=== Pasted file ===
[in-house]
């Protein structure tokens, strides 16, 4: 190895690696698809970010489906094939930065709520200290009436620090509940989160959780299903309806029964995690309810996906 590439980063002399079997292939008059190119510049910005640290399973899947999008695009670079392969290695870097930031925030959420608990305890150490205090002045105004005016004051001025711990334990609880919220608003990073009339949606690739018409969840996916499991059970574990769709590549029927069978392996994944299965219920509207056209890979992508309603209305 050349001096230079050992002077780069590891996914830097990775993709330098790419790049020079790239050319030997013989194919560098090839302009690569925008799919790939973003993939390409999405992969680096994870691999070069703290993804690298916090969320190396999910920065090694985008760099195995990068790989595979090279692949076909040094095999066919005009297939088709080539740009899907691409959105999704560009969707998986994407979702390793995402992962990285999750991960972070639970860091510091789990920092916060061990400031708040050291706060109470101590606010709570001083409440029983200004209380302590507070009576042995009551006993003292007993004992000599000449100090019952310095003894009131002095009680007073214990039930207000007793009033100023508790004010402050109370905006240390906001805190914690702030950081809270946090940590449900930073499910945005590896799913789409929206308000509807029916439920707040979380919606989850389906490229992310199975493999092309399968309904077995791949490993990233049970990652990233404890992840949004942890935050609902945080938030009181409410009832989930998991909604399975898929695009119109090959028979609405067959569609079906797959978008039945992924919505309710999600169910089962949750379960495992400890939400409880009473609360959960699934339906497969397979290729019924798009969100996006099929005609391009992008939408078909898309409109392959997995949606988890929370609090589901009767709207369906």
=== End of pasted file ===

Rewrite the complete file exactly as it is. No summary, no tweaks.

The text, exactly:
[in-house]
């Protein structure tokens, strides 16, 4: 190895690696698809970010489906094939930065709520200290009436620090509940989160959780299903309806029964995690309810996906 590439980063002399079997292939008059190119510049910005640290399973899947999008695009670079392969290695870097930031925030959420608990305890150490205090002045105004005016004051001025711990334990609880919220608003990073009339949606690739018409969840996916499991059970574990769709590549029927069978392996994944299965219920509207056209890979992508309603209305 050349001096230079050992002077780069590891996914830097990775993709330098790419790049020079790239050319030997013989194919560098090839302009690569925008799919790939973003993939390409999405992969680096994870691999070069703290993804690298916090969320190396999910920065090694985008760099195995990068790989595979090279692949076909040094095999066919005009297939088709080539740009899907691409959105999704560009969707998986994407979702390793995402992962990285999750991960972070639970860091510091789990920092916060061990400031708040050291706060109470101590606010709570001083409440029983200004209380302590507070009576042995009551006993003292007993004992000599000449100090019952310095003894009131002095009680007073214990039930207000007793009033100023508790004010402050109370905006240390906001805190914690702030950081809270946090940590449900930073499910945005590896799913789409929206308000509807029916439920707040979380919606989850389906490229992310199975493999092309399968309904077995791949490993990233049970990652990233404890992840949004942890935050609902945080938030009181409410009832989930998991909604399975898929695009119109090959028979609405067959569609079906797959978008039945992924919505309710999600169910089962949750379960495992400890939400409880009473609360959960699934339906497969397979290729019924798009969100996006099929005609391009992008939408078909898309409109392959997995949606988890929370609090589901009767709207369906």